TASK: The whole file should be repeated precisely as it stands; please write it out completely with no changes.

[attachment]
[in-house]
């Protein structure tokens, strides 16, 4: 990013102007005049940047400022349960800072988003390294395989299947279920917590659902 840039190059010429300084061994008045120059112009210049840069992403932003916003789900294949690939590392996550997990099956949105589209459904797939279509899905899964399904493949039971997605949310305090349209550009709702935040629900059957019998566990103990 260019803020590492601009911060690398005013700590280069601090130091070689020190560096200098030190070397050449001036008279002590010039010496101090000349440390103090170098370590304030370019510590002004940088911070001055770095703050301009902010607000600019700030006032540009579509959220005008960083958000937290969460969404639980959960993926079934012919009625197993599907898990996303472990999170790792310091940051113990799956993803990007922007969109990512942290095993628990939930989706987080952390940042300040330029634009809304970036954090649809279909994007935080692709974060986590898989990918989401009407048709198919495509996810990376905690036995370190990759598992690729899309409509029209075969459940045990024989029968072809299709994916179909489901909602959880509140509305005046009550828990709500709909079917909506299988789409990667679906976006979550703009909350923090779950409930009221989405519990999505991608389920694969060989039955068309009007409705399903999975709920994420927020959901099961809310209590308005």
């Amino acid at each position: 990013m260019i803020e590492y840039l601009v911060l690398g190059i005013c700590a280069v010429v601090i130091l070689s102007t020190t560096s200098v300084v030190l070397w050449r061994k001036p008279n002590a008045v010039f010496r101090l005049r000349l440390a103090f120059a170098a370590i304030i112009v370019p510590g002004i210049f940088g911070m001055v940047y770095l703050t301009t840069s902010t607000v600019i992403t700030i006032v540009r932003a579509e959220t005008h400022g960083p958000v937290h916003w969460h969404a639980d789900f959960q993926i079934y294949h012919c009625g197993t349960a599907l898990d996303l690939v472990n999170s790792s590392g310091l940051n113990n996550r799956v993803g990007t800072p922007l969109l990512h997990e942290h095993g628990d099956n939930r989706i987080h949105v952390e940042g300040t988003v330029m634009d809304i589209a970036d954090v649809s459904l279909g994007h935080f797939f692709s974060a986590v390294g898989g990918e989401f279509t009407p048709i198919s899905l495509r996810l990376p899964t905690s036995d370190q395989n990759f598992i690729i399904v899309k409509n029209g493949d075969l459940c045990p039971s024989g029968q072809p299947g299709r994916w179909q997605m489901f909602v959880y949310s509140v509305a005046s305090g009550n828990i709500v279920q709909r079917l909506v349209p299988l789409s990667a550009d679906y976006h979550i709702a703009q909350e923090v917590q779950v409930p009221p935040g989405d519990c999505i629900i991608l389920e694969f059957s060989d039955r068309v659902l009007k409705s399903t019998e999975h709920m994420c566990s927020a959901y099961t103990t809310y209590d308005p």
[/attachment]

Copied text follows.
[in-house]
């Protein structure tokens, strides 16, 4: 990013102007005049940047400022349960800072988003390294395989299947279920917590659902 840039190059010429300084061994008045120059112009210049840069992403932003916003789900294949690939590392996550997990099956949105589209459904797939279509899905899964399904493949039971997605949310305090349209550009709702935040629900059957019998566990103990 260019803020590492601009911060690398005013700590280069601090130091070689020190560096200098030190070397050449001036008279002590010039010496101090000349440390103090170098370590304030370019510590002004940088911070001055770095703050301009902010607000600019700030006032540009579509959220005008960083958000937290969460969404639980959960993926079934012919009625197993599907898990996303472990999170790792310091940051113990799956993803990007922007969109990512942290095993628990939930989706987080952390940042300040330029634009809304970036954090649809279909994007935080692709974060986590898989990918989401009407048709198919495509996810990376905690036995370190990759598992690729899309409509029209075969459940045990024989029968072809299709994916179909489901909602959880509140509305005046009550828990709500709909079917909506299988789409990667679906976006979550703009909350923090779950409930009221989405519990999505991608389920694969060989039955068309009007409705399903999975709920994420927020959901099961809310209590308005």
């Amino acid at each position: 990013m260019i803020e590492y840039l601009v911060l690398g190059i005013c700590a280069v010429v601090i130091l070689s102007t020190t560096s200098v300084v030190l070397w050449r061994k001036p008279n002590a008045v010039f010496r101090l005049r000349l440390a103090f120059a170098a370590i304030i112009v370019p510590g002004i210049f940088g911070m001055v940047y770095l703050t301009t840069s902010t607000v600019i992403t700030i006032v540009r932003a579509e959220t005008h400022g960083p958000v937290h916003w969460h969404a639980d789900f959960q993926i079934y294949h012919c009625g197993t349960a599907l898990d996303l690939v472990n999170s790792s590392g310091l940051n113990n996550r799956v993803g990007t800072p922007l969109l990512h997990e942290h095993g628990d099956n939930r989706i987080h949105v952390e940042g300040t988003v330029m634009d809304i589209a970036d954090v649809s459904l279909g994007h935080f797939f692709s974060a986590v390294g898989g990918e989401f279509t009407p048709i198919s899905l495509r996810l990376p899964t905690s036995d370190q395989n990759f598992i690729i399904v899309k409509n029209g493949d075969l459940c045990p039971s024989g029968q072809p299947g299709r994916w179909q997605m489901f909602v959880y949310s509140v509305a005046s305090g009550n828990i709500v279920q709909r079917l909506v349209p299988l789409s990667a550009d679906y976006h979550i709702a703009q909350e923090v917590q779950v409930p009221p935040g989405d519990c999505i629900i991608l389920e694969f059957s060989d039955r068309v659902l009007k409705s399903t019998e999975h709920m994420c566990s927020a959901y099961t103990t809310y209590d308005p």